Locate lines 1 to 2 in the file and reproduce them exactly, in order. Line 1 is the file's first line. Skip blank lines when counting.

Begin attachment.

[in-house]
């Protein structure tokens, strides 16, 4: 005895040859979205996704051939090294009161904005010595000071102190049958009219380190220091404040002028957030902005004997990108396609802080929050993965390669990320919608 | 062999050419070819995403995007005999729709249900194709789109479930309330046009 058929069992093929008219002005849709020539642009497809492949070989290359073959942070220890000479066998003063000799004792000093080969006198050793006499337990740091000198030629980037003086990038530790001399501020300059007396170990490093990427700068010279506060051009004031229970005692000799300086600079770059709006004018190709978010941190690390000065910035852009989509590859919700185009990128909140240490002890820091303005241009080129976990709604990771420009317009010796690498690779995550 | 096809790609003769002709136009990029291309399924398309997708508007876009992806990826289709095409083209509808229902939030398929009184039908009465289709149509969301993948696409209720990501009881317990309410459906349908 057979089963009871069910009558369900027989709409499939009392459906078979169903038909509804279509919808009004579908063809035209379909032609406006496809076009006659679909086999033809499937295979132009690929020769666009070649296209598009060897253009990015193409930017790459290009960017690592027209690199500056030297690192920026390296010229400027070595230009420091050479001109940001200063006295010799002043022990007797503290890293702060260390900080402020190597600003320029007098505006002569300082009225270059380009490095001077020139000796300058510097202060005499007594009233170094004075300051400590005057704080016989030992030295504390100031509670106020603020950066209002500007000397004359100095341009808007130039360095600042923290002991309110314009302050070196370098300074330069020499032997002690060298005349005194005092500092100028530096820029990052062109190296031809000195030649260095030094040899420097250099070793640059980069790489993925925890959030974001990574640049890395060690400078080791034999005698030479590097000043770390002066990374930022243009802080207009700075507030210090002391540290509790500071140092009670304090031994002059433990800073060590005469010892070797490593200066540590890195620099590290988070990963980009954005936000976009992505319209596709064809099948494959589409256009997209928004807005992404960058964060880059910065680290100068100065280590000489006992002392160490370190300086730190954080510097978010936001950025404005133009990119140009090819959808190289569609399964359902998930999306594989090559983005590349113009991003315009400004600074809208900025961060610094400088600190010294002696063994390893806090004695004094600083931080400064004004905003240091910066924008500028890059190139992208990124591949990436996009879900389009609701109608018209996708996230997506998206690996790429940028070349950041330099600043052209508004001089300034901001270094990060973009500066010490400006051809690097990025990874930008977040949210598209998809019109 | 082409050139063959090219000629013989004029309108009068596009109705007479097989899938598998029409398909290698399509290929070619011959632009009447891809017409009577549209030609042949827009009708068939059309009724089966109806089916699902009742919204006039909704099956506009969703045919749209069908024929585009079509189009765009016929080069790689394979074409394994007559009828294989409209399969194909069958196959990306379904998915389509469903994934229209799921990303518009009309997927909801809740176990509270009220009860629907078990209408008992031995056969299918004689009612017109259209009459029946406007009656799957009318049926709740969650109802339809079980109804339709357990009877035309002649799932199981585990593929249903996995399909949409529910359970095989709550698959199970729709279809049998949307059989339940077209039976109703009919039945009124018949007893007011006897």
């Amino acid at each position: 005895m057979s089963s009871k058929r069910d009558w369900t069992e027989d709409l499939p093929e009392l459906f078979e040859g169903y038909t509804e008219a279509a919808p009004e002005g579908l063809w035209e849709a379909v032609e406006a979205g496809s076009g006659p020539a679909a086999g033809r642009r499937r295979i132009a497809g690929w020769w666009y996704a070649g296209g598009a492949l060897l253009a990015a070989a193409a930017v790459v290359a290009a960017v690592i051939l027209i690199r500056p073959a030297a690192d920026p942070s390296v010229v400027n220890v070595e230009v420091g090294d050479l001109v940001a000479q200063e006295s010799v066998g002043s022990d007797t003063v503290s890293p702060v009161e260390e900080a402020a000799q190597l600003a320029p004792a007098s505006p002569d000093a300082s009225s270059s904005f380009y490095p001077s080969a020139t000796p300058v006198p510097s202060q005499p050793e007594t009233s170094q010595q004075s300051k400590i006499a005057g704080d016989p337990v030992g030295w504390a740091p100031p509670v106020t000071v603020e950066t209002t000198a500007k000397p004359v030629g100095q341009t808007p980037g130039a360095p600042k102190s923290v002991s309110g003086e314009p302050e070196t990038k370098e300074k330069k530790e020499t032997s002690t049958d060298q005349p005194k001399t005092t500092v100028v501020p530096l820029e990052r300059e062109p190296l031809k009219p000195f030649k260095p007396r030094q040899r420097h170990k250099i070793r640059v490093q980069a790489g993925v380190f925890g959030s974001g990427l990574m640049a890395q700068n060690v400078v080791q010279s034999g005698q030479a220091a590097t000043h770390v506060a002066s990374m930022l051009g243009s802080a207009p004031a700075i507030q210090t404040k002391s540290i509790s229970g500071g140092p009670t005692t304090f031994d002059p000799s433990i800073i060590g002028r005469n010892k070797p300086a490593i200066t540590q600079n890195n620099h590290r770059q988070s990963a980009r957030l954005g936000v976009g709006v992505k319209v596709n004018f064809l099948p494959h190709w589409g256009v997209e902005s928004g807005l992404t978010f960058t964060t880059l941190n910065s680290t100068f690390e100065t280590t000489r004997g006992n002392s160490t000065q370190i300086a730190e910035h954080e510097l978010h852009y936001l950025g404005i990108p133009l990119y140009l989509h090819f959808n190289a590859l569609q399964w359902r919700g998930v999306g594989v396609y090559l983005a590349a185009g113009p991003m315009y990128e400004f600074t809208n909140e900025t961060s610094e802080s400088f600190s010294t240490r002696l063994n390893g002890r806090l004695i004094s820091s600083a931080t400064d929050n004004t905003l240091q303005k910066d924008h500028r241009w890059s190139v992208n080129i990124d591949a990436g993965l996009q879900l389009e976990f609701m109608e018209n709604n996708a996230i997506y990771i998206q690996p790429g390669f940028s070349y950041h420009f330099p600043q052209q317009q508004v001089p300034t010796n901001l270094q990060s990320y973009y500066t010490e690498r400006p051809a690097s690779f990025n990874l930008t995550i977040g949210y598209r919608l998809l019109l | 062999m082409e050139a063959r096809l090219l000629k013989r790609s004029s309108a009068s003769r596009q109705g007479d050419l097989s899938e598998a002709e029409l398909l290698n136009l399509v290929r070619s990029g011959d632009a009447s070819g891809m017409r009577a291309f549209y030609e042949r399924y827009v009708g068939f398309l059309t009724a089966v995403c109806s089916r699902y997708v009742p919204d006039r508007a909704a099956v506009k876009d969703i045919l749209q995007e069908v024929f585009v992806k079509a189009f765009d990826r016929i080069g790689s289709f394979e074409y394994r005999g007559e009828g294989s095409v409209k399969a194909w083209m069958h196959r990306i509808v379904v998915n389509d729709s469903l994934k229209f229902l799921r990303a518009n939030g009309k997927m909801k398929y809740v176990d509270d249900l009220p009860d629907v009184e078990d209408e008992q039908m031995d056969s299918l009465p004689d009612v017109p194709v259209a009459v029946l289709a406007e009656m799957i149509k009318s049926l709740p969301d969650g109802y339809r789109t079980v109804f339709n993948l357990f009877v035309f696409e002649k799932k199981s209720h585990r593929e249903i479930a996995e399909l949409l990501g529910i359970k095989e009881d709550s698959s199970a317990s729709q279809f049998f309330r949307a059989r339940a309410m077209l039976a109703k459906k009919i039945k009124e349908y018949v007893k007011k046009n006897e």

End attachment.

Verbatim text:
[in-house]
């Protein structure tokens, strides 16, 4: 005895040859979205996704051939090294009161904005010595000071102190049958009219380190220091404040002028957030902005004997990108396609802080929050993965390669990320919608 | 062999050419070819995403995007005999729709249900194709789109479930309330046009 058929069992093929008219002005849709020539642009497809492949070989290359073959942070220890000479066998003063000799004792000093080969006198050793006499337990740091000198030629980037003086990038530790001399501020300059007396170990490093990427700068010279506060051009004031229970005692000799300086600079770059709006004018190709978010941190690390000065910035852009989509590859919700185009990128909140240490002890820091303005241009080129976990709604990771420009317009010796690498690779995550 | 096809790609003769002709136009990029291309399924398309997708508007876009992806990826289709095409083209509808229902939030398929009184039908009465289709149509969301993948696409209720990501009881317990309410459906349908 057979089963009871069910009558369900027989709409499939009392459906078979169903038909509804279509919808009004579908063809035209379909032609406006496809076009006659679909086999033809499937295979132009690929020769666009070649296209598009060897253009990015193409930017790459290009960017690592027209690199500056030297690192920026390296010229400027070595230009420091050479001109940001200063006295010799002043022990007797503290890293702060260390900080402020190597600003320029007098505006002569300082009225270059380009490095001077020139000796300058510097202060005499007594009233170094004075300051400590005057704080016989030992030295504390100031509670106020603020950066209002500007000397004359100095341009808007130039360095600042923290002991309110314009302050070196370098300074330069020499032997002690060298005349005194005092500092100028530096820029990052062109190296031809000195030649260095030094040899420097250099070793640059980069790489993925925890959030974001990574640049890395060690400078080791034999005698030479590097000043770390002066990374930022243009802080207009700075507030210090002391540290509790500071140092009670304090031994002059433990800073060590005469010892070797490593200066540590890195620099590290988070990963980009954005936000976009992505319209596709064809099948494959589409256009997209928004807005992404960058964060880059910065680290100068100065280590000489006992002392160490370190300086730190954080510097978010936001950025404005133009990119140009090819959808190289569609399964359902998930999306594989090559983005590349113009991003315009400004600074809208900025961060610094400088600190010294002696063994390893806090004695004094600083931080400064004004905003240091910066924008500028890059190139992208990124591949990436996009879900389009609701109608018209996708996230997506998206690996790429940028070349950041330099600043052209508004001089300034901001270094990060973009500066010490400006051809690097990025990874930008977040949210598209998809019109 | 082409050139063959090219000629013989004029309108009068596009109705007479097989899938598998029409398909290698399509290929070619011959632009009447891809017409009577549209030609042949827009009708068939059309009724089966109806089916699902009742919204006039909704099956506009969703045919749209069908024929585009079509189009765009016929080069790689394979074409394994007559009828294989409209399969194909069958196959990306379904998915389509469903994934229209799921990303518009009309997927909801809740176990509270009220009860629907078990209408008992031995056969299918004689009612017109259209009459029946406007009656799957009318049926709740969650109802339809079980109804339709357990009877035309002649799932199981585990593929249903996995399909949409529910359970095989709550698959199970729709279809049998949307059989339940077209039976109703009919039945009124018949007893007011006897």